Asia Bibi was acquitted for blasphemy in Pakistan's Supreme Court on October 31
Rawalpindi, Pakistan CNN  — 

It is a chilly winter’s morning and a weak blue fog has settled over Rawalpindi as we arrive at the city’s St. Joseph’s Cathedral. A security guard, wrapped in navy shawls and a purple balaclava ushers us in, where the grounds lay deserted and still. A sense of unease is palpable among the tiny stream of early morning worshipers walking in.

It’s been 10 days since Asia Bibi, a Catholic woman, was acquitted on charges of blasphemy by Pakistan’s Supreme Court on the October 31.

Bibi, a mother of five from Punjab province was sentenced in 2010 after she was accused of defiling the name of the Prophet Muhammad during an argument a year earlier with Muslim women over drinking water. She was handed a death sentence and was on death row for nearly eight years before her acquittal.

Accusations of blasphemy have seen a surge in mob violence across parts of Pakistan.

The country’s strict blasphemy laws are a topic of great sensitivity in Pakistan; accusations of blasphemy have seen a surge in mob violence and lynchings in pockets of the country.

The supreme court’s judgment was lauded by liberal activists and lawyers across the country with Amnesty International calling for a “clear message” to go out that “blasphemy laws will no longer be used to persecute Pakistan’s long-suffering religious minorities.”

Still, the acquittal saw thousands of protesters take to the streets in anger at the Supreme Court’s decision. Demonstrators called for Bibi to be hanged, and attacked the judges, the media, the army and any man or woman who dared defend her case

An agreement has been reached between the government and the protesters following a lockdown of three days, but a bitter feeling of anxiety remains in the air.

Supporters of the Pakistani religious Islamist group Mutahida Majlis-e-Amal (MMA) gather during a protest rally against the release of Asia Bib in early November.

Tehreek-e-Labaik Pakistan (TLP), a right-wing Islamist group, also only agreed to call off the protests on the condition that it would not prevent the group from handing in a petition to the Supreme Court to place Bibi on the country’s exit control list.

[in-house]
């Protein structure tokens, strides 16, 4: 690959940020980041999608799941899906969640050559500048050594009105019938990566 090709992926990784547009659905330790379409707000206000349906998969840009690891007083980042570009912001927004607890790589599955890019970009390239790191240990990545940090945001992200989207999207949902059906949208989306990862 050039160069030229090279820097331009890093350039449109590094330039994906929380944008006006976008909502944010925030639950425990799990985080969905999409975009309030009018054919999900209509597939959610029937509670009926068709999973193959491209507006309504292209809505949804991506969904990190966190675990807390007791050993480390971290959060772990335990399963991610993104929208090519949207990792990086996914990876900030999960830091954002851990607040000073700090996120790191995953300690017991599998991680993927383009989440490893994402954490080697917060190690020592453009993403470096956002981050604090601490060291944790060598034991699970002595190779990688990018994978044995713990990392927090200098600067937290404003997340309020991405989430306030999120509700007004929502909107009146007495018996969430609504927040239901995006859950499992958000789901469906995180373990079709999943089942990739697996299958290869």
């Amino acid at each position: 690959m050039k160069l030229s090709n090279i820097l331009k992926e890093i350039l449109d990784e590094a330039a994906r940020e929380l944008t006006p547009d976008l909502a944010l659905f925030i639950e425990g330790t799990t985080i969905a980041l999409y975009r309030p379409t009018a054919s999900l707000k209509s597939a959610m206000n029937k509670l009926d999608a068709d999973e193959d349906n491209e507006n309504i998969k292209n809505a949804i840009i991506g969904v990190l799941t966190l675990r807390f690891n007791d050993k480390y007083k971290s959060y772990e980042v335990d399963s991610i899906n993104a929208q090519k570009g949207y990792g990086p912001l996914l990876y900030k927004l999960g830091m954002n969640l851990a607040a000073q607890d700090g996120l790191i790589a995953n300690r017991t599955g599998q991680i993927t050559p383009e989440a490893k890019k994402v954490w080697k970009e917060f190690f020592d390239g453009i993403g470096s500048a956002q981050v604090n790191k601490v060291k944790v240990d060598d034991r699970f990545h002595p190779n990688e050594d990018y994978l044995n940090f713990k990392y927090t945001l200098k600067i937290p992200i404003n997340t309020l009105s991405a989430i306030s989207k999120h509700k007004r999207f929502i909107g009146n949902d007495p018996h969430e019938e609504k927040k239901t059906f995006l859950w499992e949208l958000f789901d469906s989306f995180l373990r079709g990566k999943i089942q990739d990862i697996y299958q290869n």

If approved it would mean that Bibi would not be permitted to leave the country. Her whereabouts are currently unknown, as she has been moved from her jail to an undisclosed location.

While speculation is rife about the safety of Bibi and her family, there are larger conversations at stake regarding the protection of Pakistan’s tiny Christian minority.

“Just want the situation to go away”

At the Cathedral in Pakistan’s garrison town of Rawalpindi, CNN is asked to visit in the early hours of the day to avoid drawing unnecessary attention to the site. Mothers shuffling in to drop off their kids at the neighboring convent avoid our gaze, looking away when we ask them about Asia Bibi’s case.

“Please don’t name us,” one says. “But we are Christians and if Muslims aren’t safe from these conversations then we are nothing to these people, we respect the judgment of the Supreme Court and that is paramount, I just want this situation to go away and for this tension to be lifted from our shoulders.”

One of the elder Christian gatekeepers at St Joseph’s tells CNN that he is “grateful for the presence of the military close to the church.” However, he notes that the sense of fear has “begun to haunt him” since the capital went into lockdown after the acquittal.

CNN tried to speak to members of the Christian community within parts of Islamabad and Rawalpindi but everyone approached was unwilling to speak for fear of retribution citing the charged emotions in the air in the aftermath of Bibi’s acquittal.

Around 50 percent of individuals accused of blasphemy in Pakistan are non-Muslim.

The shadow of blasphemy laws